What do a church and a chain gang have in common?

From O Brother, Where Art Thou? Image retrieved from imdb.com.

Chain gangs are thankfully a part of our punitive past, but the image endures in the American mind. Chain gangs show up in our music and our movies. The image running through your mind right now is several men in striped uniforms bound together by ankle chains. They are sweltering in the noon day heat as they work their scythes back and forth in a field. It doesn’t seem like this image is very helpful when it comes time to think of church. But I wonder?

In Ephesians 4:3, Paul counsels the Ephesian Christians to “preserve the unity of the Spirit in the bond of peace” (NASB). Likewise in Colossians 3:14, love is called “the perfect bond of unity.” In both cases, the word bond comes from a Greek word which if broken down woodenly would be translated “with chain.” Somehow we don’t think that love and peace are congruous with chains. Yet Paul doesn’t seem to think that bondage is an inappropriate way to picture the unity of the church.

I find something edifying in thinking of church unity in terms of chains wrapping us up and holding us together. First, the idea of a chain helps me to think of the unbreakable strength of God’s covenant love in Jesus Christ. If you are a follower of Jesus, then you are a part of the body of Christ and nothing that you can do can change that. God preserves his true people. And even when we are pushing at the bonds and doing a really bad job of living as the church, it is impossible for us to destroy what Christ has made. Second, the image of a chain gang reminds us that the bonds are there in part because we will try to run. We all long for human community, yet in a fallen world we all are scared of it as well. Thank God that he somehow chains us together so that we cannot get away from him or from one another.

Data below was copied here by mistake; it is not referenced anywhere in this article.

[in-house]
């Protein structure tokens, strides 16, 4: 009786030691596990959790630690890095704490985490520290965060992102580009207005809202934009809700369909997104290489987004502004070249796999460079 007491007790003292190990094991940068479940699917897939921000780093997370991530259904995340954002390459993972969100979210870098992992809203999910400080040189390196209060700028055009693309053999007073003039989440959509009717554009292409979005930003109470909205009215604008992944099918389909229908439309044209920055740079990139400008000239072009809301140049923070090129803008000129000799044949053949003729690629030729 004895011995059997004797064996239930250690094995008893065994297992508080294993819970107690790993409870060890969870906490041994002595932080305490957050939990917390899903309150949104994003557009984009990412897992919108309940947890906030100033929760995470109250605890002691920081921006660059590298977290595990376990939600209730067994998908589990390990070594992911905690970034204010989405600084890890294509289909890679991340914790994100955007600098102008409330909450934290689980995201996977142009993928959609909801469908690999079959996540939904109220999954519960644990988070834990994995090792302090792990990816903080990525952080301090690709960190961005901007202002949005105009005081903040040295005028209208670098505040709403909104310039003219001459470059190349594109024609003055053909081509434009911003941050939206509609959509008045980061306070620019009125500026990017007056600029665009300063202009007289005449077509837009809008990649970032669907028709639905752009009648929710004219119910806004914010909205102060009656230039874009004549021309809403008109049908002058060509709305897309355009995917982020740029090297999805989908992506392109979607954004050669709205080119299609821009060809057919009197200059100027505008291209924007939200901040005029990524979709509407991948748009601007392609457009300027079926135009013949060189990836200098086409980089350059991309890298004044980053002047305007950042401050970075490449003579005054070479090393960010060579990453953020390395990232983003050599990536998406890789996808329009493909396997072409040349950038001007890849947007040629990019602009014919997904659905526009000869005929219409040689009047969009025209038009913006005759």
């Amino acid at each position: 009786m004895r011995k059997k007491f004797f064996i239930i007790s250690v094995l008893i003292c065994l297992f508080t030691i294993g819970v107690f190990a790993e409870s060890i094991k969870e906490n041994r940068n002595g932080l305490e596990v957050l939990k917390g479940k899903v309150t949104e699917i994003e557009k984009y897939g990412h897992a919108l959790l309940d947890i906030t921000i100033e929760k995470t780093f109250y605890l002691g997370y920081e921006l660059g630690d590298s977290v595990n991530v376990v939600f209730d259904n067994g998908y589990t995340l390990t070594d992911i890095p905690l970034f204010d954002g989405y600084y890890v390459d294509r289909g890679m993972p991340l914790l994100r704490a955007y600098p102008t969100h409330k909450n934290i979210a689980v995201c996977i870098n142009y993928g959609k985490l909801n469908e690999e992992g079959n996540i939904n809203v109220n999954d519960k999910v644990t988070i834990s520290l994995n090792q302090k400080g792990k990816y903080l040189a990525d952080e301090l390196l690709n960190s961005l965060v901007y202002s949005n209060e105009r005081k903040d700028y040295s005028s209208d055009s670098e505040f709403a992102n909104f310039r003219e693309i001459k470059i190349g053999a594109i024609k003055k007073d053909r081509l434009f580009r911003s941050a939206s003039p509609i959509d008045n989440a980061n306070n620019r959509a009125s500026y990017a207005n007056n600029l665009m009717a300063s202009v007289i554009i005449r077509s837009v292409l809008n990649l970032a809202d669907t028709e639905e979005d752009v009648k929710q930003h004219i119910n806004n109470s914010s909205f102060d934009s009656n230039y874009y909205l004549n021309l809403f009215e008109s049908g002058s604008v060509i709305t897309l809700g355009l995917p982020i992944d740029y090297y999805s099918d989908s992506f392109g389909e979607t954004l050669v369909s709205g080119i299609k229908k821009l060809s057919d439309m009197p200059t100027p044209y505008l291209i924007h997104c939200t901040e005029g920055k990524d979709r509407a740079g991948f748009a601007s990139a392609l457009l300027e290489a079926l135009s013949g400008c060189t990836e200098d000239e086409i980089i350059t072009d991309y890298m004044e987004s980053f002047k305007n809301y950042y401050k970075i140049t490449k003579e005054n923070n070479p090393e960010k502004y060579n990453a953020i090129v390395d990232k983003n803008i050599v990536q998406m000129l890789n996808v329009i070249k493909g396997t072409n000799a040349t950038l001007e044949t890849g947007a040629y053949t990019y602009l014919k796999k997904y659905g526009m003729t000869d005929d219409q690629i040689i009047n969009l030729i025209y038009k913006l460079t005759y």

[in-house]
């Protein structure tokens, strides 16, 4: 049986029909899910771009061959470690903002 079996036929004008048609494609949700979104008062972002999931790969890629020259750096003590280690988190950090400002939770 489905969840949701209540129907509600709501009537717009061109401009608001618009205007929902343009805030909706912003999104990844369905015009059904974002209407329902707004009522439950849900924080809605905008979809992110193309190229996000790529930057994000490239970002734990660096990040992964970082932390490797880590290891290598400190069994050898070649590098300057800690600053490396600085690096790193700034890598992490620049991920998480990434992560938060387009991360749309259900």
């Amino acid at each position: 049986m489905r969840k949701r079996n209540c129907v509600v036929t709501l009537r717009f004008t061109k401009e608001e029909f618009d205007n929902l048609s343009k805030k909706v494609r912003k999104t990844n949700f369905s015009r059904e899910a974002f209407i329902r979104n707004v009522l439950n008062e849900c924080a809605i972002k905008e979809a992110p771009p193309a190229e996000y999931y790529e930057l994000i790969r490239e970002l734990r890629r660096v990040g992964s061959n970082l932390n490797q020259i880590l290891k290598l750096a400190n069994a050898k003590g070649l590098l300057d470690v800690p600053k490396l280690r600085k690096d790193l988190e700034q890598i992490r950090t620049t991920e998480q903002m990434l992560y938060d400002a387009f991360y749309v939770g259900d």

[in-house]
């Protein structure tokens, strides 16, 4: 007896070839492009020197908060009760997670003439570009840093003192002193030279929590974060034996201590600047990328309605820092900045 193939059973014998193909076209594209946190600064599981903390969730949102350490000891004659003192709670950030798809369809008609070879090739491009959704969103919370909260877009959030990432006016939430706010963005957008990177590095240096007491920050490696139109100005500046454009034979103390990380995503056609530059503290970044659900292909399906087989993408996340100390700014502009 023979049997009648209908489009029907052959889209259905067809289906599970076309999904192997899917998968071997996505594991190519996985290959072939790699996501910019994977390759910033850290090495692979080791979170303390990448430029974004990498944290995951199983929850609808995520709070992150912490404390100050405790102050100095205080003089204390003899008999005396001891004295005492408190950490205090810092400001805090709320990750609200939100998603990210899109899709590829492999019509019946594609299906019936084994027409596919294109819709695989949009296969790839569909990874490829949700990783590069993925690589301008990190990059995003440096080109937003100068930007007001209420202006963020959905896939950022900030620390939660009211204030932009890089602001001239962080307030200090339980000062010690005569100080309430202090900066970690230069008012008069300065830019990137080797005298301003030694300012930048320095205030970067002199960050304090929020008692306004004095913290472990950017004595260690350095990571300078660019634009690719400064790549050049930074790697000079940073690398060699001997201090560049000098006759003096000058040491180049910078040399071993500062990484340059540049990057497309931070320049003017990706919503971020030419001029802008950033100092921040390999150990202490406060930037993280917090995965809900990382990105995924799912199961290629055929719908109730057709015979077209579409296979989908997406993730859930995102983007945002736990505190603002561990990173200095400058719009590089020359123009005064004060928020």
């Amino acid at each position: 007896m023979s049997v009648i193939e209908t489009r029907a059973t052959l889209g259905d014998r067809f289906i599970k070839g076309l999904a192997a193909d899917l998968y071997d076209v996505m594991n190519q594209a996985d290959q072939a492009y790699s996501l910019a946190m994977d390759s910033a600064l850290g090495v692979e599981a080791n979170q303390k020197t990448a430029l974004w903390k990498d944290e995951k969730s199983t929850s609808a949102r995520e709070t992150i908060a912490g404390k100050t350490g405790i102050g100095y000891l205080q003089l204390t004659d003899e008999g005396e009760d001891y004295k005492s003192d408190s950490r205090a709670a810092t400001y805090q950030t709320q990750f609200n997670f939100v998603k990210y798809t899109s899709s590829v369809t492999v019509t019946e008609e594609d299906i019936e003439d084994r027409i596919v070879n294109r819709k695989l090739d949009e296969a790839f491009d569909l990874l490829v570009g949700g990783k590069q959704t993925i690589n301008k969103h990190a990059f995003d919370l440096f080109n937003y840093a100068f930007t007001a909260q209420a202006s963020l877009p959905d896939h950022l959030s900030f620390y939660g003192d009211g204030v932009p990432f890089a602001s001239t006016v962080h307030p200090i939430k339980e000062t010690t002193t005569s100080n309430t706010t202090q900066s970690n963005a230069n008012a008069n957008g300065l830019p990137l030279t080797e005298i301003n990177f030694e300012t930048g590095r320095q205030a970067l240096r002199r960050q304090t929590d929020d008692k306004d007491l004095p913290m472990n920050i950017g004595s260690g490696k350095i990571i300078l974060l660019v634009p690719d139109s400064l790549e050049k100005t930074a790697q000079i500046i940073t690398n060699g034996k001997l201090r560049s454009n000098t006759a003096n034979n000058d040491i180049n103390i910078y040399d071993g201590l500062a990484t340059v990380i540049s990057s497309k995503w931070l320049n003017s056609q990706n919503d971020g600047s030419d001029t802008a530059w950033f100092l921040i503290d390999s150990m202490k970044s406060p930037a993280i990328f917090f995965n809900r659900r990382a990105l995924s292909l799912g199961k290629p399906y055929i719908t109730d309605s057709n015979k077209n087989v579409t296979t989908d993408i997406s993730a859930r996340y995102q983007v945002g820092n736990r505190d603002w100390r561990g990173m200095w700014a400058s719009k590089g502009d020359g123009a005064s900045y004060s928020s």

Let us then work together to strengthen these chains that hold us together. They remind us of God’s amazing love. And one day when you or I try to run away, we will need these bonds to keep us in place.

If you want to know more about strengthening this “bond of peace,” join us in worship this Sunday morning.

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